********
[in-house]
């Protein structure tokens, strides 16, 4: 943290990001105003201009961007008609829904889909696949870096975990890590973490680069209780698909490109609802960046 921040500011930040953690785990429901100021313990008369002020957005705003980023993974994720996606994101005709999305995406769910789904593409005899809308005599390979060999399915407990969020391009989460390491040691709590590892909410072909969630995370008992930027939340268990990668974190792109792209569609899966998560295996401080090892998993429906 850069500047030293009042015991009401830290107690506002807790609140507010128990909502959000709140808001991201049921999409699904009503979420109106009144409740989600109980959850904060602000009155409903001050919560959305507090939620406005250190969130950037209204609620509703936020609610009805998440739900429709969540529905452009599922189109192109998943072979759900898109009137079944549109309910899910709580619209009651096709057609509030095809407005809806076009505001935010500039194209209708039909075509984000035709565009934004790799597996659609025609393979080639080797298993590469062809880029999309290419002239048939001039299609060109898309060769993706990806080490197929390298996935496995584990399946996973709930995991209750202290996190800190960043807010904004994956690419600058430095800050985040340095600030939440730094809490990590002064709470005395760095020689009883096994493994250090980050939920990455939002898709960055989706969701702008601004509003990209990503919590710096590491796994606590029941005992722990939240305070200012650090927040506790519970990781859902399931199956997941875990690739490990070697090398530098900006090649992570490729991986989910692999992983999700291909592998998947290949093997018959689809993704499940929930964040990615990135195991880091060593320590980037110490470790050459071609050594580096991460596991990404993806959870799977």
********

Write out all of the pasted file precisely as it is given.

[in-house]
């Protein structure tokens, strides 16, 4: 943290990001105003201009961007008609829904889909696949870096975990890590973490680069209780698909490109609802960046 921040500011930040953690785990429901100021313990008369002020957005705003980023993974994720996606994101005709999305995406769910789904593409005899809308005599390979060999399915407990969020391009989460390491040691709590590892909410072909969630995370008992930027939340268990990668974190792109792209569609899966998560295996401080090892998993429906 850069500047030293009042015991009401830290107690506002807790609140507010128990909502959000709140808001991201049921999409699904009503979420109106009144409740989600109980959850904060602000009155409903001050919560959305507090939620406005250190969130950037209204609620509703936020609610009805998440739900429709969540529905452009599922189109192109998943072979759900898109009137079944549109309910899910709580619209009651096709057609509030095809407005809806076009505001935010500039194209209708039909075509984000035709565009934004790799597996659609025609393979080639080797298993590469062809880029999309290419002239048939001039299609060109898309060769993706990806080490197929390298996935496995584990399946996973709930995991209750202290996190800190960043807010904004994956690419600058430095800050985040340095600030939440730094809490990590002064709470005395760095020689009883096994493994250090980050939920990455939002898709960055989706969701702008601004509003990209990503919590710096590491796994606590029941005992722990939240305070200012650090927040506790519970990781859902399931199956997941875990690739490990070697090398530098900006090649992570490729991986989910692999992983999700291909592998998947290949093997018959689809993704499940929930964040990615990135195991880091060593320590980037110490470790050459071609050594580096991460596991990404993806959870799977």